Review and images by callmejoe3; edited by bmathison1972
The blog will now take its first look into the epaulette shark species. Epaulette sharks belong to the genus Hemiscyllium, composed of nine formally described species, with one having yet to be described. This genus belongs to the Orectolobiformes order of sharks, commonly described as ‘’carpet sharks’’, which also includes nurse and whale sharks. The epaulette shark’s common name is derived from the black spots behind their pectoral fins that resemble the military shoulder ornament. The nine described species of Hemiscyllium all exist within the waters of northern Australia, Papua New Guinea, and Indonesia. These species are typically found in reefs, shoals and satellite islands connected to the mainland by shallow water. Their benthic reproduction and inability to swim across deep water restricts the epaulette shark’s geographic range and likely caused the lack of overlap between the different species’ distributions. These sharks are relatively small, averaging 0.6-0.9 meters in total length. Each species is very morphologically like one another, causing distribution and coloration to be the most diagnostic means of identification. Epaulette sharks are known to be able to survive in hypoxic environments and move across land. This is accomplished due to the inherently lower ATP demand for its brain when compared to teleost, preventing neuron death. Epaulette sharks are also recognized for their high adaptability in captivity. Epaulette sharks are categorized as ‘’Near Threatened’’ by the IUCN due to habitat loss and interference by the fishing industry. Epaulette sharks generally eat crabs, small bony fish, and bristle worms. They are preyed upon by larger sharks and bony fish.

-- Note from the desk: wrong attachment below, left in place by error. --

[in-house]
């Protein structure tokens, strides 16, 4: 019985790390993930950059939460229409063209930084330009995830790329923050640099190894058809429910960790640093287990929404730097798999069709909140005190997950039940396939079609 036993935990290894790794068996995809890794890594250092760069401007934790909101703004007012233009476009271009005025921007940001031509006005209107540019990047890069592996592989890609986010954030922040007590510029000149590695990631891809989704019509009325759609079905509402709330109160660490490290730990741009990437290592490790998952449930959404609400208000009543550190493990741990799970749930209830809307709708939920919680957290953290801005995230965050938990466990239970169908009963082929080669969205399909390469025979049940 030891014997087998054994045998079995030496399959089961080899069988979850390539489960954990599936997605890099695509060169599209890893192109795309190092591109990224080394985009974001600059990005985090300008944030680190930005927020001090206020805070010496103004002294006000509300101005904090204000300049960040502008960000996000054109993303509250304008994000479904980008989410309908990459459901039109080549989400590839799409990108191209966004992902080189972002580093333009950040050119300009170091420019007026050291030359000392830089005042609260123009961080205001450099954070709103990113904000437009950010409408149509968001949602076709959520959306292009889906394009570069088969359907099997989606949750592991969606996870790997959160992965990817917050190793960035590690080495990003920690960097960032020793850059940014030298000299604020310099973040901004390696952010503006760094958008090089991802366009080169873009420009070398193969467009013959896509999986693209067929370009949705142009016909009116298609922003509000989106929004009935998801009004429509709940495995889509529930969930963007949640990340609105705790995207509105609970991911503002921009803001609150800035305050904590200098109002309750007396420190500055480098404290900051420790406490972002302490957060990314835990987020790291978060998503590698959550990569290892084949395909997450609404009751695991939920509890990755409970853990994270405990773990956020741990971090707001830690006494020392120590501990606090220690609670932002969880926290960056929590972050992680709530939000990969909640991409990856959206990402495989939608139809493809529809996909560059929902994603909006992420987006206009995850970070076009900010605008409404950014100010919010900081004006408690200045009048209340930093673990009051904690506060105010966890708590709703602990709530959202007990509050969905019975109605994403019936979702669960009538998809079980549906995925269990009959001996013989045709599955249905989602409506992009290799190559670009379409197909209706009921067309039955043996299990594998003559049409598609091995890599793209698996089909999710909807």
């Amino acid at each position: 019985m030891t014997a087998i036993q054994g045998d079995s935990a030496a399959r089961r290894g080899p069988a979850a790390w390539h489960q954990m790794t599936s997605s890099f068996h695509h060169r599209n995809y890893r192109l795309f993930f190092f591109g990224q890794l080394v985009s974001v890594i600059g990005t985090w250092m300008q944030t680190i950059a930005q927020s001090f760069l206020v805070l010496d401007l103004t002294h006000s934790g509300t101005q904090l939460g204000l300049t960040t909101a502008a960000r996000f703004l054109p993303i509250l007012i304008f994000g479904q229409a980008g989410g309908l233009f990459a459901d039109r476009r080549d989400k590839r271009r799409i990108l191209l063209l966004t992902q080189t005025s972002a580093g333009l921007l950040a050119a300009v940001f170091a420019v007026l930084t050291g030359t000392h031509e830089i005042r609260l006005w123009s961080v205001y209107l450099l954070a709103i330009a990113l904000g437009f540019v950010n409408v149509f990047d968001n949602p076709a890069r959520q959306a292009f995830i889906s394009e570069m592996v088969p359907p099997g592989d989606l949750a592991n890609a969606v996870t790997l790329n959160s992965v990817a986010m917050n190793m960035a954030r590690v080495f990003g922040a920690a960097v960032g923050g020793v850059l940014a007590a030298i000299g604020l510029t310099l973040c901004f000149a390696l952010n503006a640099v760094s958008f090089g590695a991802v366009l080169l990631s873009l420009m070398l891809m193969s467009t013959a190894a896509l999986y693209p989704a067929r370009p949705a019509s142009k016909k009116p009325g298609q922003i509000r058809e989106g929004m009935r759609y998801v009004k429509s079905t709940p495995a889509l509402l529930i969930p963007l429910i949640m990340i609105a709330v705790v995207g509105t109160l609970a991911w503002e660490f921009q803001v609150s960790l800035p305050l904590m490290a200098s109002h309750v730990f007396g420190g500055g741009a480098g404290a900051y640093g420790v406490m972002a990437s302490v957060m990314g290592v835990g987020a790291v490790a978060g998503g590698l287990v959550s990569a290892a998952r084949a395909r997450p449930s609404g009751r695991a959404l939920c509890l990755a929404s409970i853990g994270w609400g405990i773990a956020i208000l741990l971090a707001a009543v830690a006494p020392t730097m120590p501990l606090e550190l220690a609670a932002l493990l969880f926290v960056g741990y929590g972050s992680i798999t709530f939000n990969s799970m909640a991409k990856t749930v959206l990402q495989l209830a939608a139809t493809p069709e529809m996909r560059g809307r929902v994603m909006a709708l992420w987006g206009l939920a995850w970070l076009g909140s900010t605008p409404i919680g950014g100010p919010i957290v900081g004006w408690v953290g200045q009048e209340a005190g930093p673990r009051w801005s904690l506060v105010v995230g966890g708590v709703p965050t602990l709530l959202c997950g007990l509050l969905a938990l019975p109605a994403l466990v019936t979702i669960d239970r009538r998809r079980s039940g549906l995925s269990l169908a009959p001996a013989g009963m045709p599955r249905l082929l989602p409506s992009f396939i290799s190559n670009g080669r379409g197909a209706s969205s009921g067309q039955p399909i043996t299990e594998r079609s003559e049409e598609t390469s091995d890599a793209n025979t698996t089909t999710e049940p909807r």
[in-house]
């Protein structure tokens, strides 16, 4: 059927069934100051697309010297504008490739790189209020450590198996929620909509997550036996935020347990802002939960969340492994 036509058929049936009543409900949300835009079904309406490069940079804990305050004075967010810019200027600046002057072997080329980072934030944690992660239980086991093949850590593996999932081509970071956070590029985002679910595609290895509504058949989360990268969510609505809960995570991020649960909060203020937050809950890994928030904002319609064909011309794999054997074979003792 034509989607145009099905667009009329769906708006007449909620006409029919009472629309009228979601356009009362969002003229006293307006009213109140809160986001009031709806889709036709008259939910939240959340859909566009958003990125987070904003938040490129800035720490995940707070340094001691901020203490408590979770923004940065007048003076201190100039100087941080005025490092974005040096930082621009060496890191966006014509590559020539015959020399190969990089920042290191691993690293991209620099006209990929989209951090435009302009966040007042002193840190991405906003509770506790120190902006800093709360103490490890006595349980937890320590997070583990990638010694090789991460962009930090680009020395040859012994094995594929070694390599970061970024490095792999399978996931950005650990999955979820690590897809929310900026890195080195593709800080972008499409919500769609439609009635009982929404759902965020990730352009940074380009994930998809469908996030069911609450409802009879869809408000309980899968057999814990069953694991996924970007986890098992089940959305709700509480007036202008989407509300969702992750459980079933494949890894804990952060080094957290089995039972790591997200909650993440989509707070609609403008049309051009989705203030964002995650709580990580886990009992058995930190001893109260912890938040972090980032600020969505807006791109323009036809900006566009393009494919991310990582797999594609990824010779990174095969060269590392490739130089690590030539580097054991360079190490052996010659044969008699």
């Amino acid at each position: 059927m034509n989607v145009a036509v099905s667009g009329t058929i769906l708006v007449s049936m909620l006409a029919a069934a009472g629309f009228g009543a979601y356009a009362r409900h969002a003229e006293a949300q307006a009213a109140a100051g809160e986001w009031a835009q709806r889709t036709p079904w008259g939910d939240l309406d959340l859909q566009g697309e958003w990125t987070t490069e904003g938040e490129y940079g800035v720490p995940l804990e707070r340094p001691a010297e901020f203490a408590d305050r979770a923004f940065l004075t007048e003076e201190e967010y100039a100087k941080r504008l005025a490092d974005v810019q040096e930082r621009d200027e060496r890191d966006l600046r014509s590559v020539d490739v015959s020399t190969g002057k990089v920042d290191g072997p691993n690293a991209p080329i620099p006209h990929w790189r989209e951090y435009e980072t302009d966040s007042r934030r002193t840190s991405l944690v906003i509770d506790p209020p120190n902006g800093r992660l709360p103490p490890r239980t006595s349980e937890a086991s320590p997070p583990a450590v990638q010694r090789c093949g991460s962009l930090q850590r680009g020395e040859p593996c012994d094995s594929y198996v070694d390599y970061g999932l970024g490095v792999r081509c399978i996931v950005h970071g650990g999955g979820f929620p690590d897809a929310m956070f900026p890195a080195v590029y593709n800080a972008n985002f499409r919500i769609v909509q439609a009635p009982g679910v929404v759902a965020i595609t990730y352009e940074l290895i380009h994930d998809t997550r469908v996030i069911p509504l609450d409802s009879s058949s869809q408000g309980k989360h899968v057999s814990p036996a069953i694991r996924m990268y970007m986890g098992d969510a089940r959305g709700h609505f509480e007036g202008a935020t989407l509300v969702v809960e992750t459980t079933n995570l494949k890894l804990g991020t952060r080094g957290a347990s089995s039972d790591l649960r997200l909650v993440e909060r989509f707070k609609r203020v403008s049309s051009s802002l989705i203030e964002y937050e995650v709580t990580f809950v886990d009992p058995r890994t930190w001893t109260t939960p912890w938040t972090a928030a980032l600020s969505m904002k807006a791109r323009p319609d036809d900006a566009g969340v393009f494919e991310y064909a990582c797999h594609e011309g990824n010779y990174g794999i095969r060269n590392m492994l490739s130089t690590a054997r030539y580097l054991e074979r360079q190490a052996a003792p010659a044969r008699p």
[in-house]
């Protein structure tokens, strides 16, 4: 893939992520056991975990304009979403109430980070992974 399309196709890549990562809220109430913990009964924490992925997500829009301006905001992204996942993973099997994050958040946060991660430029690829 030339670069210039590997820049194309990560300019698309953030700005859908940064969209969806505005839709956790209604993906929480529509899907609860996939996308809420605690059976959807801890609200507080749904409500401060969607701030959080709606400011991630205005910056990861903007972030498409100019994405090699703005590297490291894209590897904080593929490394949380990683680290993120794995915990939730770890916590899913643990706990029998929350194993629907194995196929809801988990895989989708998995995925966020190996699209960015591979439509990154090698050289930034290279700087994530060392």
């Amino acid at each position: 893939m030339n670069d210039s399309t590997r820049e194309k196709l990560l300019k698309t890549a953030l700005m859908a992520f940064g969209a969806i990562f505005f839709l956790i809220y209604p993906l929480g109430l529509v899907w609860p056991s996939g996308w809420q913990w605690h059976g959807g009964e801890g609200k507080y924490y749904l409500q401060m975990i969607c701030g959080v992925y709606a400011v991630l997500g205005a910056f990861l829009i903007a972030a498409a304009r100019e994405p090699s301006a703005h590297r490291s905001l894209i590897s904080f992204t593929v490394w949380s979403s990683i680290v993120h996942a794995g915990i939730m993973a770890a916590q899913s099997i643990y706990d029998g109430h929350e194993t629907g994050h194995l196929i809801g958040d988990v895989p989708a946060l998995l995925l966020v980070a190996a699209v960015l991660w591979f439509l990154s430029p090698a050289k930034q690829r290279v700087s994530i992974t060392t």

As per my previous review, I am taking another look at a rubber figure, this time by K&M International. This rubber epaulette shark is fascinating as not many toys exist for this genus, in fact, I have found more listings for purchasing the actual animal than for replicas of these creatures.
The toy has a total length of 196mm, this places the figure roughly in the 1:3-1:4.6 scale for the typical mature epaulette shark. The imprint stamp gives no indication of the species, but proper identification is actually viable in this case. Based off the main color and the number and size of the spots, this toy most closely resembles the Papuan epaulette shark (Hemiscyllium hallstromi).
I think the paintjob is generally handled quite well. The brown forms a nice light gradient towards the ventral body and the spots are fairly accurate. I initially thought the yellow eyes were inaccurate, but that is actually how the eyes look for most of the epaulette shark species. I have only two complaints: the lack of the characteristic large spot behind the pectoral fin and the pupils being round rather than slit.
The toy’s sculpt is mostly accurate in the overall proportions and basic anatomy of the epaulette shark, however it falters in a couple of notable details: there are no spiracles, the pectoral and pelvic fins are a bit too short, there are 4 gill slits instead of 5, the anal fin is not clearly partitioned from the caudal fin, and the mouth anatomy is quite off.
The mouth is sculpted in front of the head rather than directly below and it is also too large. On the plus side, the figure does have two little barbels. While scrutiny may reveal plenty of flaws in the details, they fail to compromise the overall appealing look of the figure.
My final opinion on this figure is that while containing a few flaws, the K&M International rubber epaulette shark still proves to be a worthy replica. This is especially true as epaulette sharks are not very well-represented animals in the toy industry. Unfortunately, obtaining one of these will require rigorous searching of the secondhand market.